Auburn has a very large number of alumni from metro Atlanta and Georgia, and Auburn pulls a very large number of its students, athletic recruits and top academic recruits from metro Atlanta and Georgia.

There was also a period back in the late 2000's and very early 2010's when Georgia state legislators angrily threatened to end the popular specialty license plate program because more specialty plates were being sold for out-of-state schools than were being sold for UGA... That's including for Auburn, which at the time reportedly was individually selling more specialty plates in the state of Georgia than UGA was.

Being looked down upon in its own home state and viewed by most Alabamians as a 'step-sister' to flagship institution University of Alabama (which is #1 in the hearts and minds of most Alabamians because of the excellence of the football program in Tuscaloosa) has motivated Auburn to cultivate much support and many very close ties in nearby neighboring Georgia and in relatively close-by metro Atlanta.

Other large southeastern schools like Clemson University, the University of Tennessee, the University of Alabama and the University of South Carolina also have established major alumni/fundraising/recruiting/PR presences in (and major pipelines from) metro Atlanta, while many other post-secondary educational institutions of varying sizes (from large Power-5 conference schools, to non P-5 schools, to HBCUs, etc.) also have a significant presence in metro Atlanta.
Surprisingly, Auburn is actually tougher to get into than Alabama. Alabama goes to quantity and Auburn for quality. UGA has become extremely difficult to get into with the HOPE scholarship keeping good students in state.
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Old 12-17-2019, 02:56 PM
 
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Originally Posted by bu2 View Post
UGA is much larger than Georgia Tech and has been for a long time. Further, GT admits a higher % of out of state students and its grads are more likely to leave the area. Net result-a lot more UGA grads in metro Atlanta.
These are excellent points... Though, I guess that it should be noted that Georgia Tech appears to have significantly closed the campus enrollment numbers gap with UGA in recent years.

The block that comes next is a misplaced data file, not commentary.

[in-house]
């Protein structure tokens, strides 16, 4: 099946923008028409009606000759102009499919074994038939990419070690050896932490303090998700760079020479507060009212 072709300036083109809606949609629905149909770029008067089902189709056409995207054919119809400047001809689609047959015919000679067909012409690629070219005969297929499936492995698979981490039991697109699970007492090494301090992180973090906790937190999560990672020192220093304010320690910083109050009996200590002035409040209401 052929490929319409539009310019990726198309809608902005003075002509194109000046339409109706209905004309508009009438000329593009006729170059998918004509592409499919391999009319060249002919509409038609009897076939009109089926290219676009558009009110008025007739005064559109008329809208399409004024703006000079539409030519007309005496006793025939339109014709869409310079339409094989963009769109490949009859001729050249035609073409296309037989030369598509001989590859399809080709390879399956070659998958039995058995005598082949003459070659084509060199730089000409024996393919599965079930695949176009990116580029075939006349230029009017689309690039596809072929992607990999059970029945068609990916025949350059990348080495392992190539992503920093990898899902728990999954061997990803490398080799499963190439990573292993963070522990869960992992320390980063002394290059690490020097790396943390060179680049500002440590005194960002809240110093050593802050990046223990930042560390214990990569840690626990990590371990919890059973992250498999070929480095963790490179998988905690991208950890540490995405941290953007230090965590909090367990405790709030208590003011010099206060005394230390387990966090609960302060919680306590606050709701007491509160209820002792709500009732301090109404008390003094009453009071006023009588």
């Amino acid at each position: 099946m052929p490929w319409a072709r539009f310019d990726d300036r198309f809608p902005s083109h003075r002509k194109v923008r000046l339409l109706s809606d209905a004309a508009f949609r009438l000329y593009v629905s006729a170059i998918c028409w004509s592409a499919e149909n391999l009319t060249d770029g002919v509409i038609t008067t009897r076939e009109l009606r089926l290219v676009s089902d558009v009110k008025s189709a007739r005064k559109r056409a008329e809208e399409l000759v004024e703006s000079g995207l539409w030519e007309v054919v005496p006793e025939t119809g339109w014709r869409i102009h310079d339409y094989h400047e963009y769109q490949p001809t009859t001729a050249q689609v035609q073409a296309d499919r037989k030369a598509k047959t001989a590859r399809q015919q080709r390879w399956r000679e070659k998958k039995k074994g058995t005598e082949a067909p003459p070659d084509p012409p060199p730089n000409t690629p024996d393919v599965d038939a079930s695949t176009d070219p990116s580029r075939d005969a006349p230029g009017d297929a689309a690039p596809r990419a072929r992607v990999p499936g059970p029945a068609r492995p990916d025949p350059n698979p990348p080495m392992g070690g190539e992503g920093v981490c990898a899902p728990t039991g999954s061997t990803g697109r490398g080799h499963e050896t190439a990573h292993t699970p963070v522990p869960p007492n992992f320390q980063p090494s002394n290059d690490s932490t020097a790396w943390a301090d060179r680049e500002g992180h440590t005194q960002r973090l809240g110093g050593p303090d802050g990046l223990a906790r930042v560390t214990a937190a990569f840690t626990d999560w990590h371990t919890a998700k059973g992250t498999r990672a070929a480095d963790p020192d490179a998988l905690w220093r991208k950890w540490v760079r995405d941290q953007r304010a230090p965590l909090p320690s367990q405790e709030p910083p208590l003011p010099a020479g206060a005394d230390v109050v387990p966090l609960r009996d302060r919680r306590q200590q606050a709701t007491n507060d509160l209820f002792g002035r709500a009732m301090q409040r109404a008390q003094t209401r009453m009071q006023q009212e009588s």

As of Fall 2019, the University of Georgia's Athens campus had a total enrollment of 38,920 students while the Georgia Institute of Technology had a total enrollment of 36,489 students.

When I saw that Tech's enrollment numbers had shot up over the 30,000-student mark, I admit that was kind of surprised because, like many, I had always thought of Georgia Tech as a niche university (engineering and science) with an enrollment of only about 20,000 students or so.

I do not know what is driving Tech's increased enrollment numbers, though I suspect that such factors as a likely increase in the number of students seeking tech careers nationally, as well as Atlanta's increased visibility as an apparent major hub of tech industry activity (that GT has made direct major contributions to) potentially may have something to do with it.

I also wonder if the significantly increased enrollment numbers at GT are part of a larger effort by the university to increase its visibility in metro Atlanta and Georgia, including amongst athletic recruits.
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Old 12-17-2019, 03:35 PM
 
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Originally Posted by bu2 View Post
Surprisingly, Auburn is actually tougher to get into than Alabama. Alabama goes to quantity and Auburn for quality. UGA has become extremely difficult to get into with the HOPE scholarship keeping good students in state.
Those are all excellent points also, though the competition to get into Bama seems to also have grown significantly tougher in recent years than it might have been in the past before the stunning resurgence of the football program during the Nick Saban era.

Winning 5 national titles in 9 seasons (and bringing the program total to 17 national titles overall) in football has a way of making a school like Alabama an extremely hot and in-demand property amongst prospective students.

As of the 2018-19 school year, the acceptance rate into Auburn appeared to be about 75%, while the acceptance rate into Alabama appeared to be only about 59%.

(2018-19 Auburn University Acceptance rate)
https://www.bing.com/search?q=auburn...FORM=QBRE&sp=1

(2018-19 University of Alabama Acceptance rate)
https://www.bing.com/search?q=univer...ee5b69&ajf=100

Interestingly, the University of Georgia appeared to have the toughest standards (like you mentioned) of all three universities mentioned, with an acceptance rate of only 49% as of the 2018-19 school year...

(2018-19 University of Georgia Acceptance rate)
https://www.bing.com/search?q=univer...FORM=QBRE&sp=1

I also really cannot blame an institution like the University of Alabama for using its extremely high-achieving high-profile football program as an effective tool to drive significantly increased and improved student recruitment and fundraising.

No matter whether one likes, loves or hates and despises a football program like Crimson Tide, using such a high-achieving athletic program to drive improved student recruiting and fundraising just seems to be a no-brainer for any school.